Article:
Politics & Government

House Democrats pass Dream Act, succeeding where Miami Republicans failed

Monica Lazaro, a Miami Dreamer, was admitted to Harvard, but her status is at a roadblock

Monica Lazaro is a DACA recipient who has overcome many obstacles, including the loss of her mother while waiting for her immigration status to be resolved. In the fall, Lazaro heads for Harvard to obtain a post-graduate degree in public policy.
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Monica Lazaro is a DACA recipient who has overcome many obstacles, including the loss of her mother while waiting for her immigration status to be resolved. In the fall, Lazaro heads for Harvard to obtain a post-graduate degree in public policy.



The House of Representatives passed a bill on Tuesday that prevents immigrants who came to the U.S. as young children from being deported and gives them permanent residency along with a path to citizenship, fulfilling a major campaign promise without the drama that sank Miami Republicans when they tried to find an immigration compromise last year.

The bill also prevents the deportations of Temporary Protected Status recipients — a top priority for South Florida lawmakers — after the Department of Homeland Security tried to end the program for Haitians, Hondurans, Nicaraguans and Salvadorans, and allows them to apply for permanent resident status.

“It’s a promise that we made. Elect us, and we will pass the bill,” said Miami Rep. Donna Shalala. “It’s a big issue for me because I’ve educated so many Dreamers, graduated them, had them in class. They’re my neighbors. It’s the first step to a larger conversation. It’s a solid first step because it’s not just Dreamers, it’s TPS and in Florida’s 27th district, TPS is also a significant step.”

A year ago, three Miami Republicans vowed to protect young immigrants known as Dreamers who enrolled in a program called DACA started by former President Barack Obama after President Donald Trump announced his intention to end it. They were willing to buck party leaders to do it, but their effort failed. The immigrants remain in limbo, protected from potential deportation by court orders.

Now, House Democrats united behind the Dream Act, as 232 of the 235 Democrats in the House co-sponsored the bill. The final vote was 237-187. Seven Republicans also joined Democrats in voting for the bill, including Miami Republican Mario Diaz-Balart.

Last year, Diaz-Balart and former Reps. Carlos Curbelo and Ileana Ros-Lehtinen first tried to pass a bill with the support of Democrats over the objections of then House Speaker Paul Ryan, but that effort came up two Republican votes short. Then, the Miami Republicans attempted to compromise with conservatives, offering up a bill that would have given DACA recipients a complicated path to citizenship in exchange for $25 billion for a border wall and limits on legal immigration.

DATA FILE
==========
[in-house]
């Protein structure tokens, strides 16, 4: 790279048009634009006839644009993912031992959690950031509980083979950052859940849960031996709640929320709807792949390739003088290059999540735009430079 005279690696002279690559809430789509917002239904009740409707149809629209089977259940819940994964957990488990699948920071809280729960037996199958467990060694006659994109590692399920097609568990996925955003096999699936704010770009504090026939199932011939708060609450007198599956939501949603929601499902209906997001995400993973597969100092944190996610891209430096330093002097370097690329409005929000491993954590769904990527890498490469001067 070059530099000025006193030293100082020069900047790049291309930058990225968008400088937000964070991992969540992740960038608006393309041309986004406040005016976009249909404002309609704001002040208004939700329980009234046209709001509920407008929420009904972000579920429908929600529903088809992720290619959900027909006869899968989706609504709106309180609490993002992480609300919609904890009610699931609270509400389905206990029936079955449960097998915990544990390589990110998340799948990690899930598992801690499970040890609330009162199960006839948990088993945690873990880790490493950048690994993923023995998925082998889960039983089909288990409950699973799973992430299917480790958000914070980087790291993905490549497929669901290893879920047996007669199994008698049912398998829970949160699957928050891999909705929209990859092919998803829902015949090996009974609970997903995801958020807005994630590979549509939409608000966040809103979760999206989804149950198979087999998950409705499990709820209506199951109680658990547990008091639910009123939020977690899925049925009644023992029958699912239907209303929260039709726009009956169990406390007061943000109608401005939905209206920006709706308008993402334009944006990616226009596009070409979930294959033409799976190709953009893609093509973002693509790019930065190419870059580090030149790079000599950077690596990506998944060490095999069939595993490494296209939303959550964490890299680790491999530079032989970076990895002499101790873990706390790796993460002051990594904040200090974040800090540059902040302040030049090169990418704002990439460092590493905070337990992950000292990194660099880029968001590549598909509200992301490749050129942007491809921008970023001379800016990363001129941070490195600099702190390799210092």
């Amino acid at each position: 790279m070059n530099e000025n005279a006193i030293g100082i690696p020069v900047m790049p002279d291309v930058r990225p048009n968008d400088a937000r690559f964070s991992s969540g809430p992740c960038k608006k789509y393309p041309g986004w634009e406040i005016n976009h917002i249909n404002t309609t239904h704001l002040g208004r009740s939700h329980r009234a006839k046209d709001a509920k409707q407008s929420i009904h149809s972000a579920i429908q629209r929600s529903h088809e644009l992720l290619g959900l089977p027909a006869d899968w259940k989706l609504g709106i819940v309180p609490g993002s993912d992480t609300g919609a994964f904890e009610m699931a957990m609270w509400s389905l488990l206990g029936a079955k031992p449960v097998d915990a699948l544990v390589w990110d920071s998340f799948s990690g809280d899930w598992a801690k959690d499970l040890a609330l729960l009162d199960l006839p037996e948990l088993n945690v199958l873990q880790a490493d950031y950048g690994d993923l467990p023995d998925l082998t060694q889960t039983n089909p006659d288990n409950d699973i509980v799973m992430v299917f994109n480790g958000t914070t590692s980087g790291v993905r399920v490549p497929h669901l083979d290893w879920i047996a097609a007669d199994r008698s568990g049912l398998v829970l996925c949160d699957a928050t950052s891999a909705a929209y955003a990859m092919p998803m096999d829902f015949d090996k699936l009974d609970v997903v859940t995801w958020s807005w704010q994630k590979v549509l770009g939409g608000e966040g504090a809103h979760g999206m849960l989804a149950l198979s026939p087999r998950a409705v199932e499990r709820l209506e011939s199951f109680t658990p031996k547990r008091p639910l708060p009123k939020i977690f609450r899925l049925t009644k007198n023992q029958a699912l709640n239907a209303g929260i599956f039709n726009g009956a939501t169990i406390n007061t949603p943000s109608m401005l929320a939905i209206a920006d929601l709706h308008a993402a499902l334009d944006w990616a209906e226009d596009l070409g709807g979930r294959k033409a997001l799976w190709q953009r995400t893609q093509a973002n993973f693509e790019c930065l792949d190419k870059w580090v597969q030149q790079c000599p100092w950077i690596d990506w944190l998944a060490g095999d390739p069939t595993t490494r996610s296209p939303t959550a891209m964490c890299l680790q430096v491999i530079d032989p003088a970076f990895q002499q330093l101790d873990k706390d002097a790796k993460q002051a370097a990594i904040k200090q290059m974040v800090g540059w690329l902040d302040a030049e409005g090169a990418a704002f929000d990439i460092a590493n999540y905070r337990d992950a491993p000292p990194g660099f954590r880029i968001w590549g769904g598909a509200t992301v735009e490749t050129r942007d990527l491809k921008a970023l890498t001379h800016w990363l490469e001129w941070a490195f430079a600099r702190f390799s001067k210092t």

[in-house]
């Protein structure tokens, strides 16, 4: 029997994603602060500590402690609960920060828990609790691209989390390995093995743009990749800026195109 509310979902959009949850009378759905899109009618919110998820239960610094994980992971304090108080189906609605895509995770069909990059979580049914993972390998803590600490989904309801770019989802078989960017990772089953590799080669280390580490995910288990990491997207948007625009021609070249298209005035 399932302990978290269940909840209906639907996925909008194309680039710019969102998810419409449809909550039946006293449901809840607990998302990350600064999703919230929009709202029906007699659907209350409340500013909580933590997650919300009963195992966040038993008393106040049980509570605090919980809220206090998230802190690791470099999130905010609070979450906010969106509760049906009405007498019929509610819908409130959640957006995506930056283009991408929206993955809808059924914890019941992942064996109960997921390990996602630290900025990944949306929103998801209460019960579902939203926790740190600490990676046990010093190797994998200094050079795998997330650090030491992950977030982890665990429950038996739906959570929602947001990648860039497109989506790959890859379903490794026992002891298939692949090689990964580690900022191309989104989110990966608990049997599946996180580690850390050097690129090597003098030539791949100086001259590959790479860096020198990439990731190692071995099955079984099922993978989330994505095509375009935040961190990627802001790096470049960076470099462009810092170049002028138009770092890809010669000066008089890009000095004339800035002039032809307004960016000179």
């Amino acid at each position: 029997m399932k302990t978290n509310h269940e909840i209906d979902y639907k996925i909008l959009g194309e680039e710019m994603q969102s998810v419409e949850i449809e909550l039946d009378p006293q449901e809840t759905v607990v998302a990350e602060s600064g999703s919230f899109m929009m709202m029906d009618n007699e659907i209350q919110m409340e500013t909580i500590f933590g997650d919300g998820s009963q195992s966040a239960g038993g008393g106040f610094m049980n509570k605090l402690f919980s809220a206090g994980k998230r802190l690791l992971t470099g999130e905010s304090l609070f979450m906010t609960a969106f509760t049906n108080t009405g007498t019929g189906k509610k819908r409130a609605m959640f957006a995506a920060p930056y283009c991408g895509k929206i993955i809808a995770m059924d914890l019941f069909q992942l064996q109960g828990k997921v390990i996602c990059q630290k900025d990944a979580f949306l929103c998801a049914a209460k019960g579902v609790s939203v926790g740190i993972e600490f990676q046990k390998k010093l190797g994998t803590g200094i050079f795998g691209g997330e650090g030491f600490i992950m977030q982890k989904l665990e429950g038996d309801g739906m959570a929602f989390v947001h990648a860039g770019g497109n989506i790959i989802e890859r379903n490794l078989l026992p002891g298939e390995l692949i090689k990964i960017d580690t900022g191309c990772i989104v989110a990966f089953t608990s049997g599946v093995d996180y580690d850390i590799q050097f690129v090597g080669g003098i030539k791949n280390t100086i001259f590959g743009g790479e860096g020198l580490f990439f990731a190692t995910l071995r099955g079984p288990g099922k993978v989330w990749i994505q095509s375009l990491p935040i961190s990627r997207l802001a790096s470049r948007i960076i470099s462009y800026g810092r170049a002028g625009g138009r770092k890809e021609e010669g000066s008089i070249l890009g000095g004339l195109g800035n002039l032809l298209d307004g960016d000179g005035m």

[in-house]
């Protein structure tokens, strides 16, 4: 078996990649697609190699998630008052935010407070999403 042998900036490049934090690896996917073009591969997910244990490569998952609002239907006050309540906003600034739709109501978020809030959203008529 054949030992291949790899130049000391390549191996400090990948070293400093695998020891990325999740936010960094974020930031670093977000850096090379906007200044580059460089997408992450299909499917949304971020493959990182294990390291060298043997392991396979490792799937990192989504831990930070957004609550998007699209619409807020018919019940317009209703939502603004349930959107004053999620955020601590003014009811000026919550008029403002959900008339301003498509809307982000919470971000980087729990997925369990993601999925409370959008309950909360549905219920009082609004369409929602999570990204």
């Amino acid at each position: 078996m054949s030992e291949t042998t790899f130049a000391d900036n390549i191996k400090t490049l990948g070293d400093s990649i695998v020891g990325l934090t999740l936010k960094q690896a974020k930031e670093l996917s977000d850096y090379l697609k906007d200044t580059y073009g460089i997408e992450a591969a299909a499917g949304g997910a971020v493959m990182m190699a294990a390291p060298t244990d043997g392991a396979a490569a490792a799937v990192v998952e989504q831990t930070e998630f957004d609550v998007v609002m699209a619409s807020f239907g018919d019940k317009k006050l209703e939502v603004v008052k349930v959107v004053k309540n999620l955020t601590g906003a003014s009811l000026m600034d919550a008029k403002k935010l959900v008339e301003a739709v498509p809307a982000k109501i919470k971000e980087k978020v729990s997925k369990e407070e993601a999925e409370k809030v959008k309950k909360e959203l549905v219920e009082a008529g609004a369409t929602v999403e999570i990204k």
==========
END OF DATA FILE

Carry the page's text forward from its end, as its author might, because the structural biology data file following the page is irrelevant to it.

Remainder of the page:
But conservatives balked at the proposal, while Democrats refused to approve border wall money and legal immigration limits, and the effort failed.

Despite voting in favor of Tuesday’s bill, Diaz-Balart ripped the approach by House Speaker Nancy Pelosi to pass a bill that doesn’t offer money for border security, calling it a “show vote.” He said Republicans were not consulted about the bill and that it will go nowhere in the GOP-controlled Senate.

“I’ve supported every version of this for a million years but... it was done purposely in a way to make sure that it doesn’t become law and that’s unfortunate and that’s really sad,” Diaz-Balart said. “You bring people’s hopes and expectations up knowing purposely that it will never see the light of day.”

Miami Democratic Rep. Debbie Mucarsel-Powell, who defeated Curbelo last year, said the two parties have different sets of values on the immigration issue, and there’s no disagreement among Democrats.

“We all understand that immigrants make this country what it is today and we have young Dreamers that have been here for most of their lives and they deserve a path to legalization and citizenship,” Mucarsel-Powell said. “I think we’re all on the same page and we share the same values.”

Shalala described Tuesday’s bill as a “clean” approach to the DACA issue, but Senate Republicans are unlikely to take up the bill without significant changes.

“I think people would be interested, but I don’t think we’re going to pass anything unless it includes border security,” said Florida Republican Sen. Rick Scott. “I think the first thing you’ve got to do is secure the border. It’s not a tradeoff for me, I’m supportive of it, I just don’t think there’s an appetite for doing a half measure. I think we ought to be doing DACA and TPS at the same time.”

Last year, the Senate also voted on four immigration bills and all of them failed to receive the 60 votes necessary for passage.

California and Texas have the largest chunk of the country’s 590,000 DACA recipients, as a majority of them are from Mexico. Florida has about 27,000 DACA recipients and about 11,000 of them reside in Miami-Dade, Broward and Palm Beach counties. South Florida is home to the country’s largest Haitian and Nicaraguan communities that would also benefit from a bill that prevents deportations and provides permanent residency for TPS recipients.

But the House bill does not include TPS for Venezuelans who are in the United States, as the legislation only pertains to countries that are currently a part of the program. A separate bill expanding TPS for Venezuelans is working its way through Congress with support from South Florida Democrats and Republicans, and the Trump administration has signaled an openness for expanding the program to Venezuela.

“Hopefully we’ll get a vote in the next few weeks,” Mucarsel-Powell said.

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